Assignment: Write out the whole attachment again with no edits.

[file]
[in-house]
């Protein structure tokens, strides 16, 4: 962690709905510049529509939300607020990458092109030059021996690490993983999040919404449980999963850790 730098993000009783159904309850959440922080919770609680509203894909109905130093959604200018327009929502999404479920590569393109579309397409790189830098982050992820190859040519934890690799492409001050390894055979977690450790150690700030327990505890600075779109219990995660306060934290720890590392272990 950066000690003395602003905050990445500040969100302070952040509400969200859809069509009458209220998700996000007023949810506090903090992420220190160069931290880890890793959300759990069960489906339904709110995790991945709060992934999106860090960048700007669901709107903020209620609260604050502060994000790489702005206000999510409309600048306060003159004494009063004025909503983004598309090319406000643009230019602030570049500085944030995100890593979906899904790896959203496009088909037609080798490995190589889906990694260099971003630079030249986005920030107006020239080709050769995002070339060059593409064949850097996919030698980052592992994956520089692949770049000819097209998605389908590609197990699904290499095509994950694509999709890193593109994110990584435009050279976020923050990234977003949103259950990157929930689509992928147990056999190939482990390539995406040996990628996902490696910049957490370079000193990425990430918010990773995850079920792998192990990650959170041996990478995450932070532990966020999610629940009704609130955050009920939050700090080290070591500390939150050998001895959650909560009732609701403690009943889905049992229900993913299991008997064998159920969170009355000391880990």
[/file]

[in-house]
């Protein structure tokens, strides 16, 4: 962690709905510049529509939300607020990458092109030059021996690490993983999040919404449980999963850790 730098993000009783159904309850959440922080919770609680509203894909109905130093959604200018327009929502999404479920590569393109579309397409790189830098982050992820190859040519934890690799492409001050390894055979977690450790150690700030327990505890600075779109219990995660306060934290720890590392272990 950066000690003395602003905050990445500040969100302070952040509400969200859809069509009458209220998700996000007023949810506090903090992420220190160069931290880890890793959300759990069960489906339904709110995790991945709060992934999106860090960048700007669901709107903020209620609260604050502060994000790489702005206000999510409309600048306060003159004494009063004025909503983004598309090319406000643009230019602030570049500085944030995100890593979906899904790896959203496009088909037609080798490995190589889906990694260099971003630079030249986005920030107006020239080709050769995002070339060059593409064949850097996919030698980052592992994956520089692949770049000819097209998605389908590609197990699904290499095509994950694509999709890193593109994110990584435009050279976020923050990234977003949103259950990157929930689509992928147990056999190939482990390539995406040996990628996902490696910049957490370079000193990425990430918010990773995850079920792998192990990650959170041996990478995450932070532990966020999610629940009704609130955050009920939050700090080290070591500390939150050998001895959650909560009732609701403690009943889905049992229900993913299991008997064998159920969170009355000391880990």